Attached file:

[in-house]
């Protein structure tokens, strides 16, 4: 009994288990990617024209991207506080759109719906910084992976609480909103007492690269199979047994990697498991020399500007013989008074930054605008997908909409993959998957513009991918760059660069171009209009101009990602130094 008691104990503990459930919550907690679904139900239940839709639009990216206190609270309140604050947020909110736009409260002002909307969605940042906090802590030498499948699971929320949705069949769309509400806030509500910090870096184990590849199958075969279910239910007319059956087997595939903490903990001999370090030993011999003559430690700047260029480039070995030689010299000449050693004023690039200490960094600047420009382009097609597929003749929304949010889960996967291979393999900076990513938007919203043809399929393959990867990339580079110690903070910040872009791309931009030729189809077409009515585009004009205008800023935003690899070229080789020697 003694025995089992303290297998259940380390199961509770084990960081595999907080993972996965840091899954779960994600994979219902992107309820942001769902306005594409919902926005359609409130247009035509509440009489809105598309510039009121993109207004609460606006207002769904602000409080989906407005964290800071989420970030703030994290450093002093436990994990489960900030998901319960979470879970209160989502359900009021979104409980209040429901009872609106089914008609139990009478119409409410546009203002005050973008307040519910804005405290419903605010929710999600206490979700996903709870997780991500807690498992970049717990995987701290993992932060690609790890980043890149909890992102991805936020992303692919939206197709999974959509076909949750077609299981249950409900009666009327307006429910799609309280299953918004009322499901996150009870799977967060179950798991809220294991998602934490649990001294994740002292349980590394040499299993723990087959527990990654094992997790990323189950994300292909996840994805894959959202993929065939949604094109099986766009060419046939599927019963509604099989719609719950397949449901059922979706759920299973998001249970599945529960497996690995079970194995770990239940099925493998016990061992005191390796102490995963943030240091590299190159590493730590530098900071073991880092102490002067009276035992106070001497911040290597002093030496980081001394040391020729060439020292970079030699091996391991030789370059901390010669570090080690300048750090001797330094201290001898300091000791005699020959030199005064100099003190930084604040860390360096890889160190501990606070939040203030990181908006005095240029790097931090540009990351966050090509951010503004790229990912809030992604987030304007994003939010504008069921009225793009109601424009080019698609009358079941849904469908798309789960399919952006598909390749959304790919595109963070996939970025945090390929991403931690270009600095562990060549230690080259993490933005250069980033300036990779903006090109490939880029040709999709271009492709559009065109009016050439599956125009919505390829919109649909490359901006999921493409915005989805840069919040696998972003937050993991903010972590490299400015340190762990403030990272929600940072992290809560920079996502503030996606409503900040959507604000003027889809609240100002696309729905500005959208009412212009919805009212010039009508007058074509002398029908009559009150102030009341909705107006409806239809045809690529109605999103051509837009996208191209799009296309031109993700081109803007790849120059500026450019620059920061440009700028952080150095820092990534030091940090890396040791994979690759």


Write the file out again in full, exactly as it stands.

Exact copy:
[in-house]
């Protein structure tokens, strides 16, 4: 009994288990990617024209991207506080759109719906910084992976609480909103007492690269199979047994990697498991020399500007013989008074930054605008997908909409993959998957513009991918760059660069171009209009101009990602130094 008691104990503990459930919550907690679904139900239940839709639009990216206190609270309140604050947020909110736009409260002002909307969605940042906090802590030498499948699971929320949705069949769309509400806030509500910090870096184990590849199958075969279910239910007319059956087997595939903490903990001999370090030993011999003559430690700047260029480039070995030689010299000449050693004023690039200490960094600047420009382009097609597929003749929304949010889960996967291979393999900076990513938007919203043809399929393959990867990339580079110690903070910040872009791309931009030729189809077409009515585009004009205008800023935003690899070229080789020697 003694025995089992303290297998259940380390199961509770084990960081595999907080993972996965840091899954779960994600994979219902992107309820942001769902306005594409919902926005359609409130247009035509509440009489809105598309510039009121993109207004609460606006207002769904602000409080989906407005964290800071989420970030703030994290450093002093436990994990489960900030998901319960979470879970209160989502359900009021979104409980209040429901009872609106089914008609139990009478119409409410546009203002005050973008307040519910804005405290419903605010929710999600206490979700996903709870997780991500807690498992970049717990995987701290993992932060690609790890980043890149909890992102991805936020992303692919939206197709999974959509076909949750077609299981249950409900009666009327307006429910799609309280299953918004009322499901996150009870799977967060179950798991809220294991998602934490649990001294994740002292349980590394040499299993723990087959527990990654094992997790990323189950994300292909996840994805894959959202993929065939949604094109099986766009060419046939599927019963509604099989719609719950397949449901059922979706759920299973998001249970599945529960497996690995079970194995770990239940099925493998016990061992005191390796102490995963943030240091590299190159590493730590530098900071073991880092102490002067009276035992106070001497911040290597002093030496980081001394040391020729060439020292970079030699091996391991030789370059901390010669570090080690300048750090001797330094201290001898300091000791005699020959030199005064100099003190930084604040860390360096890889160190501990606070939040203030990181908006005095240029790097931090540009990351966050090509951010503004790229990912809030992604987030304007994003939010504008069921009225793009109601424009080019698609009358079941849904469908798309789960399919952006598909390749959304790919595109963070996939970025945090390929991403931690270009600095562990060549230690080259993490933005250069980033300036990779903006090109490939880029040709999709271009492709559009065109009016050439599956125009919505390829919109649909490359901006999921493409915005989805840069919040696998972003937050993991903010972590490299400015340190762990403030990272929600940072992290809560920079996502503030996606409503900040959507604000003027889809609240100002696309729905500005959208009412212009919805009212010039009508007058074509002398029908009559009150102030009341909705107006409806239809045809690529109605999103051509837009996208191209799009296309031109993700081109803007790849120059500026450019620059920061440009700028952080150095820092990534030091940090890396040791994979690759």